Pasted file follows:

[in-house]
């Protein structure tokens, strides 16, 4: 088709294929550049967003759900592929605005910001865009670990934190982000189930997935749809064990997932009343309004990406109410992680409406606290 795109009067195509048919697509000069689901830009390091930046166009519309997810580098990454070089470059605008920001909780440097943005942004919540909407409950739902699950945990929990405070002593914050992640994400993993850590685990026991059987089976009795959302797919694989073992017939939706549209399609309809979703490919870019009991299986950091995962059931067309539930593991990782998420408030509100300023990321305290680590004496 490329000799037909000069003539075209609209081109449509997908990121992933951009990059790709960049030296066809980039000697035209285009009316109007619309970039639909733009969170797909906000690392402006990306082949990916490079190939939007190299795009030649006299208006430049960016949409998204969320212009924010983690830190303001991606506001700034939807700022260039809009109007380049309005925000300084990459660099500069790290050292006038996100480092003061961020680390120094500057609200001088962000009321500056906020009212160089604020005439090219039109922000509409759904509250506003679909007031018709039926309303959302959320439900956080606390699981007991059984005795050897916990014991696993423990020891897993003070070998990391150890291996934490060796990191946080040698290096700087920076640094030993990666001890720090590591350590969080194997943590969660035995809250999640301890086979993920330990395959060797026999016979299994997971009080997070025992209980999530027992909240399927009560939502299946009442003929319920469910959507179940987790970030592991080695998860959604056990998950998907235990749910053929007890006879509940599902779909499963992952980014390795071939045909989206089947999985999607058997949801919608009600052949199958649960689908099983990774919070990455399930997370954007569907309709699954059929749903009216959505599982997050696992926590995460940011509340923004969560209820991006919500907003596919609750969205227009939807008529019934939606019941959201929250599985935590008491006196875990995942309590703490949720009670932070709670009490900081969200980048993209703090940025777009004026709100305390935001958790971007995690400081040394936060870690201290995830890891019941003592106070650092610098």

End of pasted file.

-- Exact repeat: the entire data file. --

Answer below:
[in-house]
């Protein structure tokens, strides 16, 4: 088709294929550049967003759900592929605005910001865009670990934190982000189930997935749809064990997932009343309004990406109410992680409406606290 795109009067195509048919697509000069689901830009390091930046166009519309997810580098990454070089470059605008920001909780440097943005942004919540909407409950739902699950945990929990405070002593914050992640994400993993850590685990026991059987089976009795959302797919694989073992017939939706549209399609309809979703490919870019009991299986950091995962059931067309539930593991990782998420408030509100300023990321305290680590004496 490329000799037909000069003539075209609209081109449509997908990121992933951009990059790709960049030296066809980039000697035209285009009316109007619309970039639909733009969170797909906000690392402006990306082949990916490079190939939007190299795009030649006299208006430049960016949409998204969320212009924010983690830190303001991606506001700034939807700022260039809009109007380049309005925000300084990459660099500069790290050292006038996100480092003061961020680390120094500057609200001088962000009321500056906020009212160089604020005439090219039109922000509409759904509250506003679909007031018709039926309303959302959320439900956080606390699981007991059984005795050897916990014991696993423990020891897993003070070998990391150890291996934490060796990191946080040698290096700087920076640094030993990666001890720090590591350590969080194997943590969660035995809250999640301890086979993920330990395959060797026999016979299994997971009080997070025992209980999530027992909240399927009560939502299946009442003929319920469910959507179940987790970030592991080695998860959604056990998950998907235990749910053929007890006879509940599902779909499963992952980014390795071939045909989206089947999985999607058997949801919608009600052949199958649960689908099983990774919070990455399930997370954007569907309709699954059929749903009216959505599982997050696992926590995460940011509340923004969560209820991006919500907003596919609750969205227009939807008529019934939606019941959201929250599985935590008491006196875990995942309590703490949720009670932070709670009490900081969200980048993209703090940025777009004026709100305390935001958790971007995690400081040394936060870690201290995830890891019941003592106070650092610098």